Once upon a time, cardiologists looked at exercise like they now look at poor diet. Don't exercise!!, it'll send you to an early grave. Orthopedic physicians did the same with arthritis: Don't move!!! It'll hurt. We now know just the opposite for both. Studies show exercise prevents cardiovascular disease and those that are the most active have the least poor outcome from osteoarthritis. (That doesn't stop naysayers or the media ever pointing out the rare fit person dying from congenital heart problems or exercise induced cardiac events, but not the thousands dying daily who have never made an attempt at making a literal step in the right direction. In full disclosure, my own father found a new, very fulfilling life in being fit--eating healthy and exercising regularly, but nothing could stop the 15+ years of coronary disease from being stationary and eating extremely poorly, and partly from having genetic predisposition, from causing his exercise-induced death.) What medical researchers study is disease, not health!! Our treatment protocols are structured on what we know of disease; of the average sick person. We tend not to look at healthy populations and what they do right.
In my profession, we do the same. Podiatrist see foot problems. Where are there foot problems? In Western society. Where was the first podiatrist? Royal Medieval England. Why? The upper class was the first to wear fashionable and ill-fitting shoes. They were also the first to wear shoes full-time. Continue 700-800 years. Where do podiatrists exist? USA, UK, Australia, Canada. What do they have in common? Ex- or current British influence. What persists? The idea that shoes are fashionable. The idea that shoes=higher class. The idea that shoes prevent communicable and musculoskeletal disease. The only thing proven in medical literature to pass communicable disease are the nose, mouth, hands and privates. Not the feet.
Beyond just shoes, we have come to decide, that bulkier shoes are necessary for human survival. 'Supporting the arch' is a tenet known to the average person. Expensive shoes are the best shoes. Why does the arch need to be supported as we now all believe? It's never been supported for millions of years. There are entire countries without arch support. Why do we need such a thing?
We've created a new world with hard, flat floors, which are unlike natural substrates. We stand for long hours. We are very unfit. Arch support does work for many people, but it's akin to encouraging a 400 pound person to sit if they are in pain; it's akin to telling a person with osteoarthritis to never move very much again; it's akin to telling someone with cardiovascular disease to never exercise.
Evolutionary biology is a fact. Not a theory, not something that can be co-taught with creationism. Different disciplines of science, especially medicine, forget this or ignore it. But in this fact of evolution, we can find solid answers to medical problems. Humans did not evolve to eat sugary foods; it's caused epidemic disease. Lineages of bacteria evolve to superbugs as we speak to avoid oblivion from our ever shrinking arsenal of antibiotics. Certain genetic lineages may have always been predisposed to cardiac disease, but exercise is not to blame, our modern lifestyle and diet is. Podiatry has come to see foot problems in the light of only modern society. In this approach, we've found treatments to make people comfortable, but not to solve problems. To solve a problem requires work. Foot problems, like cardiovascular problems and obesity, require a dilegence to return your body slowly, over time to a healthier form by changing your lifestyle. Think.Evolve.Move.Take off your shoes!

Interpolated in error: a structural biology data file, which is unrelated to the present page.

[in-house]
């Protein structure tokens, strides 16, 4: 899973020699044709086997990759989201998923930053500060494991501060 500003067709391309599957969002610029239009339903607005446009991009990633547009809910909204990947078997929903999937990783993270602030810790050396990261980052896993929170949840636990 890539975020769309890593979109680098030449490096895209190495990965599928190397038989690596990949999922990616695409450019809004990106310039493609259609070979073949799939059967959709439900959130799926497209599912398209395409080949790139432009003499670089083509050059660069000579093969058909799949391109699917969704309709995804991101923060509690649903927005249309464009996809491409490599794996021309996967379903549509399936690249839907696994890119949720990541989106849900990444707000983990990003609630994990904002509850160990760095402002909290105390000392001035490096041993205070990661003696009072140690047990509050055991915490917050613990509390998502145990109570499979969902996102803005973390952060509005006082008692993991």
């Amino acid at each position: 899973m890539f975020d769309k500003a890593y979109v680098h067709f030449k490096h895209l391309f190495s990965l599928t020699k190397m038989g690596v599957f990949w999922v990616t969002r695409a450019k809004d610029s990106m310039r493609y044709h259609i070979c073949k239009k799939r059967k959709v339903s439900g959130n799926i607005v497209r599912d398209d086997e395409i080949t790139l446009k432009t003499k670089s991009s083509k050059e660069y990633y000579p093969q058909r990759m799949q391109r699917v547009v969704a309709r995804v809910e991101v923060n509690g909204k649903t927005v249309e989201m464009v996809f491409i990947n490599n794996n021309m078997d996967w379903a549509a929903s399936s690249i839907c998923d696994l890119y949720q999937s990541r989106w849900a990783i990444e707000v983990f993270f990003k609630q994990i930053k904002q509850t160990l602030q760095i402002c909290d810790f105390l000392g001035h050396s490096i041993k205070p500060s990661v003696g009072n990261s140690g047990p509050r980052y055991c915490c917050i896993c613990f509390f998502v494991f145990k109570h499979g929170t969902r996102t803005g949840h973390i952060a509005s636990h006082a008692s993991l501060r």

On a rare relaxing weekend that included watching television (which consists of a digital antennae that allows us to receive 4 channels here in Ellsworth Maine. Fortunately, not one, but two of those channels are PBS), I happened to come across a Globetrekker episode highlighting Papua New Guinea, with which I fell in love. Vacation huts on the beach with empty surf breaks in 80 degree water, mountain treks and cycling trips among a largely still traditional society. The host, an American, wore some type of hybrid watershoe/hiking shoe at all times. Except for one. He went fishing in a lagoon with children, all of whom were barefoot. Only one could barely walk in the water without pain. Obviously that was our host, and he was a very fit, young man. And his footsies were so tender he could barely walk on the surfaces these children were sprinting on. Most of the adults he encountered were barefoot or wearing thin sandals. I did not see a bunion among the bunch. These were some impressive feet, and this is what I hope we will embrace in foot health in America. One of the exercises I encourage my patients to perform is the "Laird Hamilton Foot Torture," which I took from an interview I read with him several years ago. This consists of plantar foot massage on a golf ball under full bodyweight. Obviously, for nearly everyone, this takes some time to work up to. This man is a rarity in western society; A person with strong feet. On a later interview with a colleague of Hamilton's, the writer expressed fascination with his ability to scale a technical mountain in flip flops. Why? Why do podiatrists whip out the cross and silver bullets every spring and summer when people start living in flip flops? They are not inherently the problem, it's your WEAK FEET! Not only are westerners feet overly weak and sensitive, they likely lie under an overweight body. This is the reason my profession only exists in countries like the US, the UK and other former colonies. It is the reason why the US military could be crippled with the lack of one item--not weaponry, but shoes. Steven Robbins, a Canadian MD, whose scientific body on the benefits of being barefoot is impressive, but far from extolled, also explains reasoning for the use of modern shoes. It began with the Middle Ages plague and the belief that disease was spread through bare feet (an assumption that remains until today with very little evidence). This lead to widespread shoe wearing. This also lead, he posits, to obesity. The shoe allows us to obviously bear more weight on more uncomfortable surfaces, though the potential for damage from those surfaces still exists. Shoes at the same time became staus symbols, and still remain so today. These ideas outweight the scope of this post, so I digress. My point remains the same from the beginning of this website: our feet are weak, and this is at least partly to blame for many foot problems. To see a young, athletic man, incapable of the simple act of walking with young children in Papua New Guinea is eyeopening. Now, someone get me a travel show on PBS, so I can study and highlight natural foot health in those currently living it!